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How To Counter The Dreaded O-Word

Jobseekers over 40 hear it all the time: the dreaded O-word. “You’re overqualified.” Instead of screaming or crying, tackle it with confidence. These are the four most common questions and comments that jobseekers on Facebook and Twitter told me they’re faced with around the topic of being overqualified.

“When a recruiter says, “Sorry, you’re overqualified,” how should I respond?”

Keep talking! The biggest mistake is to assume the conversation ends there. Probe. Ask, with genuine curiosity, not defensively, “What exactly do you mean by that? Please tell me what your specific concerns on.” The goal is to engage in conversation to get the recruiter or hiring manager to reveal the real meaning behind the label. It’s important for you to understand what the employer is truly concerned about that’s causing them to dismiss you as overqualified. And most likely, you’ll be able to answer or address it from there.

“I’ve been told, “You’ll be bored.” Even though I know I won’t be, I’m not sure how to convey that.”

You can say, “One of the benefits of a solid work history is the wisdom and experience of avoiding a situation where I’d be bored or where I’d be an awkward fit. That’s not good for either of us.” Add that you thought seriously about that very issue before applying for the position, and then move into explanation why exactly you’re a great match. Turn “overqualified” into “exceptionally qualified.”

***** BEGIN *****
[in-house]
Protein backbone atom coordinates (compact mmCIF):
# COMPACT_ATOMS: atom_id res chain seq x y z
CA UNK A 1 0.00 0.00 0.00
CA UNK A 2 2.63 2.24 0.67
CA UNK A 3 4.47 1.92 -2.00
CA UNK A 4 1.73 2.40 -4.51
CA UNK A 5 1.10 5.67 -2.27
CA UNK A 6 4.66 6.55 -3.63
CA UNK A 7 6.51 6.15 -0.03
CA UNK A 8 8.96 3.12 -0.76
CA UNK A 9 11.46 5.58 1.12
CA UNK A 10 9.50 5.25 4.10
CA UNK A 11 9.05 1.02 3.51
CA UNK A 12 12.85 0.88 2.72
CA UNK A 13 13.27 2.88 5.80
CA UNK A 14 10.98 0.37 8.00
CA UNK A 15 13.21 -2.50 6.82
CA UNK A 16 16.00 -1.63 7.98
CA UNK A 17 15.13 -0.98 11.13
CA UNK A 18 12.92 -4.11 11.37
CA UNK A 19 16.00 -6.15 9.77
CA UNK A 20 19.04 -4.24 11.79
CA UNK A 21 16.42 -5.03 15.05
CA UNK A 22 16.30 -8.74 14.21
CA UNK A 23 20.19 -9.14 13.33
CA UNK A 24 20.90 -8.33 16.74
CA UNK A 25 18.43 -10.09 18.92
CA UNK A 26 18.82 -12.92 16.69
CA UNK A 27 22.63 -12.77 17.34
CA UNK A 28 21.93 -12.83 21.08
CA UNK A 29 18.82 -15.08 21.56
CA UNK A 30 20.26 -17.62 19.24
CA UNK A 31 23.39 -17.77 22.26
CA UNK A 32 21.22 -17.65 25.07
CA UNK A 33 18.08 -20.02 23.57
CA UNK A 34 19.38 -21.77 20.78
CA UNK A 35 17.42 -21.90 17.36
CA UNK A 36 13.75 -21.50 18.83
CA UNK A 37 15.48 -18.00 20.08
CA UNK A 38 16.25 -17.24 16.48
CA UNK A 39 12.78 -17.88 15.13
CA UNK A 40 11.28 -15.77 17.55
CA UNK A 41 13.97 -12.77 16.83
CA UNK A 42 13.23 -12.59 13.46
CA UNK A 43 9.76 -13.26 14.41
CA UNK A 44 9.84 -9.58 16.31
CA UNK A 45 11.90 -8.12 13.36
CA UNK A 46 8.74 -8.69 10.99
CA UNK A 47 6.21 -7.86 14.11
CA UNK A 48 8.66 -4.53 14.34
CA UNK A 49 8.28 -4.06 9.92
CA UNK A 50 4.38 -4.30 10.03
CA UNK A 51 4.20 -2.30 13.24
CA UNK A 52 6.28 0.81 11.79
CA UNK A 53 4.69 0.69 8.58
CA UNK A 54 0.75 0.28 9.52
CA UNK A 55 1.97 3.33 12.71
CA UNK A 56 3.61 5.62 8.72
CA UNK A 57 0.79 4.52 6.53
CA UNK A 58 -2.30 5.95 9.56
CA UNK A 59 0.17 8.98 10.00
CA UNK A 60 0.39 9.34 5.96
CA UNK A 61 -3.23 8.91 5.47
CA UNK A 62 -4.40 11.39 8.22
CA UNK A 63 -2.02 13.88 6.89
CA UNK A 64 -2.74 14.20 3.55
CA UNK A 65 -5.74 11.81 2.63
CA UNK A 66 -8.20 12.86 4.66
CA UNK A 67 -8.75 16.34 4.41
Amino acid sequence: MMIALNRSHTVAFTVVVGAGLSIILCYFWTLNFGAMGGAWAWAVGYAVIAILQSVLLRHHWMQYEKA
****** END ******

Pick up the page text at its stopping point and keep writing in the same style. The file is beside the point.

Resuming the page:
“Because of my age, a couple of employers have expressed concern that I might resist direction from a younger or less experienced manager. Truth is, I’d be fine with that, but I don’t know how to say so.”

There’s no doubt that age bias exists, and generational diversity is a challenge for many people. A few things: One of the common unspoken stereotypes among younger managers is the idea that they couldn’t possibly manage mom. So you can smile and joke, “You don’t need a parent and you’re not looking to be one!” You’re looking to be an employee and a collaborator.

If you’ve had a younger manager in a previous position, mention that and emphasize all of the positive attributes of that relationship. “My best boss happened to be younger than me—and I did some of my best work under her direction.”

Don’t refer to the “good ol’ days” or “The way we’ve always done it” — it may seem familiar and friendly, but it fuels the stereotypes of older workers.

Keep up with technology and be sure you can talk about your technical skills, including use of online social networks. (Even including the URL for your LinkedIn profile or your Twitter account—assuming both are professional—on your resume can emphasize your comfort level with technology.)

“I’ve been told several times by a staffing firm that hiring managers are worried that I’ll leave when something better comes along.”

What I’d love to answer to that is, “Ah, wouldn’t you? Don’t most people bolt when something much better comes along?” But of course you can’t say that. You should point to loyalty to a previous